A Bad Situation Made Worse
It has been said that even the longest journey begins with a single step. In some cases, such a journey can also begin with a single misstep.
Sarah was 39-year-old woman who had worked as an administrative assistant at a company for 8 years. One day at work, while walking between buildings, Sarah had the misfortune to slip on some ice. She twisted her left ankle and fell, landing on her left side and wrenching her lower back. This accident was not witnessed however, and when she reported her injury, her employer was skeptical that she had really injured herself at work. Her employer initially resisted filing a worker compensation claim, and suggested that she was actually injured at home. She was directed to see her personal physician. When she presented for examination by her personal physician though, she was told that this was a work-related injury, and her physician referred her to her company’s occupational medicine physician. Some days later, Sarah was told that her worker’s compensation claim had been approved provisionally, although she was also told that the claim was being investigated by her insurer.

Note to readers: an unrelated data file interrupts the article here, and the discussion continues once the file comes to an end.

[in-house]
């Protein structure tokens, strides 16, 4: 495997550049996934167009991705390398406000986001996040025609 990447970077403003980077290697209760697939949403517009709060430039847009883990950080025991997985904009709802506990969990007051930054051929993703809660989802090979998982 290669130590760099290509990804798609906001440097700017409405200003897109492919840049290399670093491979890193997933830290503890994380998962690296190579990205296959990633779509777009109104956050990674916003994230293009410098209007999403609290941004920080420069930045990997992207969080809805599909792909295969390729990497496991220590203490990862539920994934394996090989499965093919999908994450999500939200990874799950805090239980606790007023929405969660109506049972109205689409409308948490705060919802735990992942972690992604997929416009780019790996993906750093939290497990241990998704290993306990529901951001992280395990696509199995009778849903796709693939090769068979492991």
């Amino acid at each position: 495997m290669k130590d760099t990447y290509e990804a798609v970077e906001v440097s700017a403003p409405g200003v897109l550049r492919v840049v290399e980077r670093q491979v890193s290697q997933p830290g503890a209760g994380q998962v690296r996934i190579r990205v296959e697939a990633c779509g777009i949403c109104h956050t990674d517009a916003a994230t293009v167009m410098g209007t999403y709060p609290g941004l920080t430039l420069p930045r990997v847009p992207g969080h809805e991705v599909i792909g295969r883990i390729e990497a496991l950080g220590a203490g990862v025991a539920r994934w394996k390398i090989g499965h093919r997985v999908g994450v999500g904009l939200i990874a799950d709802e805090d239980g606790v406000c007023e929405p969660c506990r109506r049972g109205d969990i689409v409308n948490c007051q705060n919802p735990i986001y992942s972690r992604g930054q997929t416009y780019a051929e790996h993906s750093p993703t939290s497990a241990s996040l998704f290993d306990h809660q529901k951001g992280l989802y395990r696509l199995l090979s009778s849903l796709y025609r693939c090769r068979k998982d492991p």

Physical examination by the occupational medicine physician revealed some tenderness around the left ankle, but the radiographs found a normal left ankle. Physical examination also revealed a considerable tenderness in the musculature of the lumbar back, primarily on the left, with the patient reacting to even a light touch. Although the neurological examination was normal, radiographs revealed some minimal lumbar degenerative disk disease and a normal left ankle. Sarah denied any past history of injuries to her back or lower extremities. She reported occasional low-back pain in the past, but no lost-time injuries and no surgeries. Sarah reported being otherwise healthy, with no chronic medical conditions, and she was not taking any medication on a regular basis. She reported a family history of diabetes and heart disease on her father’s side, and she was a nonsmoker.
KeywordsChronic Pain Lumbar Fusion Lumbar Discectomy Lumbar Disc Surgery Lumbar Intervertebral Disc Herniation
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